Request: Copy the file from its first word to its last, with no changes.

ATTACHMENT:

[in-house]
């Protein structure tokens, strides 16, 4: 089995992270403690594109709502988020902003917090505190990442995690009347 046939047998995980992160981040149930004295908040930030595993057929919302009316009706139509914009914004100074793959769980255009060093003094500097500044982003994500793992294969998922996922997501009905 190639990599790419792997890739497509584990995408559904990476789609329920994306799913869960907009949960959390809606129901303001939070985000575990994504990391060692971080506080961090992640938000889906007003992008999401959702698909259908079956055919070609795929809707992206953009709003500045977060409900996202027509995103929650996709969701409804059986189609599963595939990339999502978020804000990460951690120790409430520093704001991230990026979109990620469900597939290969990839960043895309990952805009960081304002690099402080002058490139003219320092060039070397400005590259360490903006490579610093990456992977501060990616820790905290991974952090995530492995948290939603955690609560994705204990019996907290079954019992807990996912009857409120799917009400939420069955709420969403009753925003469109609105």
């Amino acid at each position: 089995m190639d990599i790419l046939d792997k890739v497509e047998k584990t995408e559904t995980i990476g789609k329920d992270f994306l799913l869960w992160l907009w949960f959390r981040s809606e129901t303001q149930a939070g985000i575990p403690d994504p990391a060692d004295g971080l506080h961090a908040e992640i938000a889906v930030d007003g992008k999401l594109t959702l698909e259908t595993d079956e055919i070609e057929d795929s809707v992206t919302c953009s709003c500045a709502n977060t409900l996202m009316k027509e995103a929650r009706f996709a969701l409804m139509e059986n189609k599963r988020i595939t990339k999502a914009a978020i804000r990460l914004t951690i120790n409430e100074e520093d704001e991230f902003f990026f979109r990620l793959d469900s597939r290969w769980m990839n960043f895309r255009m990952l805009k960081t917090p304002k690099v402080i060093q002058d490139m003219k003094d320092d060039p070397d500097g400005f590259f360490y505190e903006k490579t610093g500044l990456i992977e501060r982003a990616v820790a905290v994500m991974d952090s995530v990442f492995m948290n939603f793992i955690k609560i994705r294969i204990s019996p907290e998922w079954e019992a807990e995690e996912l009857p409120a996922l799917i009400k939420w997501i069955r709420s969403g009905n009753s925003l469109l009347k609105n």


[in-house]
């Protein structure tokens, strides 16, 4: 089995992270403690594109709502988020902003917090505190990442995690009347 046939047998995980992160981040149930004295908040930030595993057929919302009316009706139509914009914004100074793959769980255009060093003094500097500044982003994500793992294969998922996922997501009905 190639990599790419792997890739497509584990995408559904990476789609329920994306799913869960907009949960959390809606129901303001939070985000575990994504990391060692971080506080961090992640938000889906007003992008999401959702698909259908079956055919070609795929809707992206953009709003500045977060409900996202027509995103929650996709969701409804059986189609599963595939990339999502978020804000990460951690120790409430520093704001991230990026979109990620469900597939290969990839960043895309990952805009960081304002690099402080002058490139003219320092060039070397400005590259360490903006490579610093990456992977501060990616820790905290991974952090995530492995948290939603955690609560994705204990019996907290079954019992807990996912009857409120799917009400939420069955709420969403009753925003469109609105």
């Amino acid at each position: 089995m190639d990599i790419l046939d792997k890739v497509e047998k584990t995408e559904t995980i990476g789609k329920d992270f994306l799913l869960w992160l907009w949960f959390r981040s809606e129901t303001q149930a939070g985000i575990p403690d994504p990391a060692d004295g971080l506080h961090a908040e992640i938000a889906v930030d007003g992008k999401l594109t959702l698909e259908t595993d079956e055919i070609e057929d795929s809707v992206t919302c953009s709003c500045a709502n977060t409900l996202m009316k027509e995103a929650r009706f996709a969701l409804m139509e059986n189609k599963r988020i595939t990339k999502a914009a978020i804000r990460l914004t951690i120790n409430e100074e520093d704001e991230f902003f990026f979109r990620l793959d469900s597939r290969w769980m990839n960043f895309r255009m990952l805009k960081t917090p304002k690099v402080i060093q002058d490139m003219k003094d320092d060039p070397d500097g400005f590259f360490y505190e903006k490579t610093g500044l990456i992977e501060r982003a990616v820790a905290v994500m991974d952090s995530v990442f492995m948290n939603f793992i955690k609560i994705r294969i204990s019996p907290e998922w079954e019992a807990e995690e996912l009857p409120a996922l799917i009400k939420w997501i069955r709420s969403g009905n009753s925003l469109l009347k609105n």